"Individualism" equates to flexibility

It is necessary to use the term "flexibility" in a wide sense to encompass issues such as remuneration, operational requirements/rostering and also the general ability of a company to implement change.

There are two points which need to be made here. Firstly, individual arrangements do not necessarily guarantee flexibility and secondly, flexibility is not limited to individualised work practices.

In relation to the first point, flexibility will be dependent on a number of factors, including the nature of the enterprise, the form of the flexibility being proposed, the relationship between management and its employees and the perceived benefits for employees. If individual agreements are truly individual, a point I will come to in a moment, presumably care would need to be taken by management to ensure that the combined effect of the individual agreements achieve the intended goal. I offer an example of where this was probably the intent but not the result.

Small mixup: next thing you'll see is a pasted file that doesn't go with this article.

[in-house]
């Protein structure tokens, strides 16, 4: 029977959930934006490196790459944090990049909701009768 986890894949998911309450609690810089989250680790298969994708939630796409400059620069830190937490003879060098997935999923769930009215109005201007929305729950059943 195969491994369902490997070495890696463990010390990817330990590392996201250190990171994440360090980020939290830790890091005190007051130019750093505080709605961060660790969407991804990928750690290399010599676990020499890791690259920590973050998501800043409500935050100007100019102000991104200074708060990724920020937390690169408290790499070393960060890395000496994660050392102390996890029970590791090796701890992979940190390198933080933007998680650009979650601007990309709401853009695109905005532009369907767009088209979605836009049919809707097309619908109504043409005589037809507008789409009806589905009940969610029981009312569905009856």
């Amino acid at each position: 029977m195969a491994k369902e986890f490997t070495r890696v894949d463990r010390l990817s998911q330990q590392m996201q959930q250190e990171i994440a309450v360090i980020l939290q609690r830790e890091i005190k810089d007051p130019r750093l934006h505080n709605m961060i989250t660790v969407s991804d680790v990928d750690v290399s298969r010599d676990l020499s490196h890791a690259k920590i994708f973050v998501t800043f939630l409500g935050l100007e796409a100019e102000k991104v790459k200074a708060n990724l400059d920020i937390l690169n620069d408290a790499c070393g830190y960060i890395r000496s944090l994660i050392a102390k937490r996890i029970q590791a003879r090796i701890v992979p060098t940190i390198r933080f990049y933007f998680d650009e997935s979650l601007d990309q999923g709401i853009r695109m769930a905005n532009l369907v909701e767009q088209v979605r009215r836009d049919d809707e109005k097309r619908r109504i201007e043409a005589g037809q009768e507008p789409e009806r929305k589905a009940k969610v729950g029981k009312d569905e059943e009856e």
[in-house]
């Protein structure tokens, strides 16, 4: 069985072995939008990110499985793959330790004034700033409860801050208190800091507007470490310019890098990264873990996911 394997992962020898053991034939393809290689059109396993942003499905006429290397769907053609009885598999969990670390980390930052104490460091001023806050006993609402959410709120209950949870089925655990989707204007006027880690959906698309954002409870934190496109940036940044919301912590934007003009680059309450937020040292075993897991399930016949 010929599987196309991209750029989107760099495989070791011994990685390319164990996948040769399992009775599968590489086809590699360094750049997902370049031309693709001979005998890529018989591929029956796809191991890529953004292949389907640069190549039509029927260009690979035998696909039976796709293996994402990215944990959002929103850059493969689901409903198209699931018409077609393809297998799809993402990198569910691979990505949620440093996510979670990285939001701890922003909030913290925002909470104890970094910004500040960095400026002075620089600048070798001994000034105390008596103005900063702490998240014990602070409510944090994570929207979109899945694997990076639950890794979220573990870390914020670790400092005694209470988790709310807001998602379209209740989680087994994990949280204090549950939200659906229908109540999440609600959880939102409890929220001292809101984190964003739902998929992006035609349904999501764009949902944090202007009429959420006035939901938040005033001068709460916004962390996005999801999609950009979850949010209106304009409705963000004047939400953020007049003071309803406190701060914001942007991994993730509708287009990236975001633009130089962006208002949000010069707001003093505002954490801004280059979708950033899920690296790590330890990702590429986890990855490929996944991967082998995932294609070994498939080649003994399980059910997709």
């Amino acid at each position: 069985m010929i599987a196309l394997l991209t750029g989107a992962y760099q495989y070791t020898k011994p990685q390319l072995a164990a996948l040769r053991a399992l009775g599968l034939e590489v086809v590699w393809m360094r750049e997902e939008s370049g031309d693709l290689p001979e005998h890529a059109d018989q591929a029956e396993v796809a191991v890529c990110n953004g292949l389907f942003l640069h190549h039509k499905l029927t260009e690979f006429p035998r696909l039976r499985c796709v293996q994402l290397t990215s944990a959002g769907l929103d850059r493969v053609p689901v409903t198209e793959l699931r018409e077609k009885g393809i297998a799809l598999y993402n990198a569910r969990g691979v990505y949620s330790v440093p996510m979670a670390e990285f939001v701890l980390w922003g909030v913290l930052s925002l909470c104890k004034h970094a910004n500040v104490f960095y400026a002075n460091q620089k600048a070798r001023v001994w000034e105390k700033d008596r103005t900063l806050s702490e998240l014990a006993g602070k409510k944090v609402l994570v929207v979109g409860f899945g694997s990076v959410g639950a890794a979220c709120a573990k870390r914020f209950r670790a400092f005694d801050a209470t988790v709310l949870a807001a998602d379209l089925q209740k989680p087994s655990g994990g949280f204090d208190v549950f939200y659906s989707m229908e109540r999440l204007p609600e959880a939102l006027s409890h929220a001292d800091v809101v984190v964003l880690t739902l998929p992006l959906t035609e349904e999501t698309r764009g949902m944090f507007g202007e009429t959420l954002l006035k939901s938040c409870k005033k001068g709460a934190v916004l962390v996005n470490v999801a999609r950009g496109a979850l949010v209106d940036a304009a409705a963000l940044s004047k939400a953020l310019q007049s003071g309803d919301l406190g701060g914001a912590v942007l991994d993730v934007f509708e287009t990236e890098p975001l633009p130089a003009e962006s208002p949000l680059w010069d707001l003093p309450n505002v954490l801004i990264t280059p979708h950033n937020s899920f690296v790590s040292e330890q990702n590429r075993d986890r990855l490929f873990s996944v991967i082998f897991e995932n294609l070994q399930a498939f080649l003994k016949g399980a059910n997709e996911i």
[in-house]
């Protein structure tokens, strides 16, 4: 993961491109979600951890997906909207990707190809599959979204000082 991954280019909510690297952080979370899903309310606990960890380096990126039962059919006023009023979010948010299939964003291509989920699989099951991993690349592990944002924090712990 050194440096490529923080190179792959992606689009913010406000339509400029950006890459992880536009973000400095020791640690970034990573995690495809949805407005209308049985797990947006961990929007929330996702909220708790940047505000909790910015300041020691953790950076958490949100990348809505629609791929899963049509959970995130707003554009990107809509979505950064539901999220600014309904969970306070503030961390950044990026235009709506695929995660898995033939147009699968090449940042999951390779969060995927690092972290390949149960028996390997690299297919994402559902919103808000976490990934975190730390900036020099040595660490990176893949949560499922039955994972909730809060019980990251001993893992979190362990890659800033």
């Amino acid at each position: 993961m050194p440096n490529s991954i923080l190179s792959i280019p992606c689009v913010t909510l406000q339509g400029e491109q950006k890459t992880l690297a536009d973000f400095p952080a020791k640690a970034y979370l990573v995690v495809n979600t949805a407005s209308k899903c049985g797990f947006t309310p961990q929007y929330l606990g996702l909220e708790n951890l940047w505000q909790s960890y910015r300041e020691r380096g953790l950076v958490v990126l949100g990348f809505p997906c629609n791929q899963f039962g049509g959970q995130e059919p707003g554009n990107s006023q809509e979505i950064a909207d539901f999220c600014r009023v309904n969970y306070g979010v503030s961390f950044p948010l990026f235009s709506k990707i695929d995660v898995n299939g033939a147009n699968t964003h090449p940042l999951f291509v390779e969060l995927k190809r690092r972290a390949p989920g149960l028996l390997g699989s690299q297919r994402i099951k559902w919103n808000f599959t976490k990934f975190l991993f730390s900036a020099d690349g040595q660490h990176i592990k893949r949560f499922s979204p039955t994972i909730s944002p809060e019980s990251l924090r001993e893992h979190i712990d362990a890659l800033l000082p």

Funny Money Finance had previously employed all of its employees (with the exception of its upper management) on an enterprise agreement in combination with common law employment contracts. The company`s human resources policies were based on the working arrangements provided for in the enterprise agreement. Funny Money Finance entered into agreements with all but three of its workforce for state workplace agreements, and developed a new set of human resources policies for the "workplace agreements" employees. The three employees were not upper management but just declined to sign a workplace agreement. The end result was that Funny Money Finance was forced to retain the old human resources policies because it applied to three people, while also implementing a new set of policies for the "workplace agreements" employees. Hardly, I would suggest, a recipe for corporate efficiency.